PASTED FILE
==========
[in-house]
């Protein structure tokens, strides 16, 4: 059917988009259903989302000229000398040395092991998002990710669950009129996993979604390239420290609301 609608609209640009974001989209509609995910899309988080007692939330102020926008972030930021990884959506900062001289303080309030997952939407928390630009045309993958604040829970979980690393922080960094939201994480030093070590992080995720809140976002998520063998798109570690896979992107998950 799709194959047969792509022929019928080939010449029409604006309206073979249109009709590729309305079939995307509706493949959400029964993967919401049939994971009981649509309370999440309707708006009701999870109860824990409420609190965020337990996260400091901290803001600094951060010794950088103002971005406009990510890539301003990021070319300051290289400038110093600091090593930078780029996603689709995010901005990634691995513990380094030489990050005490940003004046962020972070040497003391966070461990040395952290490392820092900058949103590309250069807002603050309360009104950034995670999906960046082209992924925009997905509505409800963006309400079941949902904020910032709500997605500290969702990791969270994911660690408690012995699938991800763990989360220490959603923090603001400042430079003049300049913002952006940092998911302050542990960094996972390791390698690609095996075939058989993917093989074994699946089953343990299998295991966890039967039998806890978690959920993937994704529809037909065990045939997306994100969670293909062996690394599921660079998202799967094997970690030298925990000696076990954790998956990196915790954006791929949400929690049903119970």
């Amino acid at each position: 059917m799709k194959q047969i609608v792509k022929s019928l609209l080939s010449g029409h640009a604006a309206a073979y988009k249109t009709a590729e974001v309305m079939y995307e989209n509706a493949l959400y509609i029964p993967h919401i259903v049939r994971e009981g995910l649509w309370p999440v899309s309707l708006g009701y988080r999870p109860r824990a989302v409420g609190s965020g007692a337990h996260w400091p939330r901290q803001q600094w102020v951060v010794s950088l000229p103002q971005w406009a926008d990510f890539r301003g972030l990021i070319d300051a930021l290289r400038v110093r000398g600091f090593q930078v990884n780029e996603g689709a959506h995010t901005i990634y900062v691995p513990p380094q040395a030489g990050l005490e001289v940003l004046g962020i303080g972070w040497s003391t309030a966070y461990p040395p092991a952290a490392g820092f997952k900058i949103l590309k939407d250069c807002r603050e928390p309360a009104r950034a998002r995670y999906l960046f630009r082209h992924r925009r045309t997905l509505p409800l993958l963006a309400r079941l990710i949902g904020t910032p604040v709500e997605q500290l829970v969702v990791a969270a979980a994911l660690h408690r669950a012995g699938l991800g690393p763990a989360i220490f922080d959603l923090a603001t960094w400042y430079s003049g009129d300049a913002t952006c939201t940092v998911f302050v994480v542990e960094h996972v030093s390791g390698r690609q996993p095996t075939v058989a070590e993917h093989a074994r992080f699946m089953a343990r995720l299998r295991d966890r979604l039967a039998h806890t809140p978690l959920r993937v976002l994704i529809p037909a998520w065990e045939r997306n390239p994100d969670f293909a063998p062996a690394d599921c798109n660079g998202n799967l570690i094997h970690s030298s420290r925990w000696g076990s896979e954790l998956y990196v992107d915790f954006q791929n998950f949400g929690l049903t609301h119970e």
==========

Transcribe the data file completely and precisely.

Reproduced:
[in-house]
């Protein structure tokens, strides 16, 4: 059917988009259903989302000229000398040395092991998002990710669950009129996993979604390239420290609301 609608609209640009974001989209509609995910899309988080007692939330102020926008972030930021990884959506900062001289303080309030997952939407928390630009045309993958604040829970979980690393922080960094939201994480030093070590992080995720809140976002998520063998798109570690896979992107998950 799709194959047969792509022929019928080939010449029409604006309206073979249109009709590729309305079939995307509706493949959400029964993967919401049939994971009981649509309370999440309707708006009701999870109860824990409420609190965020337990996260400091901290803001600094951060010794950088103002971005406009990510890539301003990021070319300051290289400038110093600091090593930078780029996603689709995010901005990634691995513990380094030489990050005490940003004046962020972070040497003391966070461990040395952290490392820092900058949103590309250069807002603050309360009104950034995670999906960046082209992924925009997905509505409800963006309400079941949902904020910032709500997605500290969702990791969270994911660690408690012995699938991800763990989360220490959603923090603001400042430079003049300049913002952006940092998911302050542990960094996972390791390698690609095996075939058989993917093989074994699946089953343990299998295991966890039967039998806890978690959920993937994704529809037909065990045939997306994100969670293909062996690394599921660079998202799967094997970690030298925990000696076990954790998956990196915790954006791929949400929690049903119970």
């Amino acid at each position: 059917m799709k194959q047969i609608v792509k022929s019928l609209l080939s010449g029409h640009a604006a309206a073979y988009k249109t009709a590729e974001v309305m079939y995307e989209n509706a493949l959400y509609i029964p993967h919401i259903v049939r994971e009981g995910l649509w309370p999440v899309s309707l708006g009701y988080r999870p109860r824990a989302v409420g609190s965020g007692a337990h996260w400091p939330r901290q803001q600094w102020v951060v010794s950088l000229p103002q971005w406009a926008d990510f890539r301003g972030l990021i070319d300051a930021l290289r400038v110093r000398g600091f090593q930078v990884n780029e996603g689709a959506h995010t901005i990634y900062v691995p513990p380094q040395a030489g990050l005490e001289v940003l004046g962020i303080g972070w040497s003391t309030a966070y461990p040395p092991a952290a490392g820092f997952k900058i949103l590309k939407d250069c807002r603050e928390p309360a009104r950034a998002r995670y999906l960046f630009r082209h992924r925009r045309t997905l509505p409800l993958l963006a309400r079941l990710i949902g904020t910032p604040v709500e997605q500290l829970v969702v990791a969270a979980a994911l660690h408690r669950a012995g699938l991800g690393p763990a989360i220490f922080d959603l923090a603001t960094w400042y430079s003049g009129d300049a913002t952006c939201t940092v998911f302050v994480v542990e960094h996972v030093s390791g390698r690609q996993p095996t075939v058989a070590e993917h093989a074994r992080f699946m089953a343990r995720l299998r295991d966890r979604l039967a039998h806890t809140p978690l959920r993937v976002l994704i529809p037909a998520w065990e045939r997306n390239p994100d969670f293909a063998p062996a690394d599921c798109n660079g998202n799967l570690i094997h970690s030298s420290r925990w000696g076990s896979e954790l998956y990196v992107d915790f954006q791929n998950f949400g929690l049903t609301h119970e």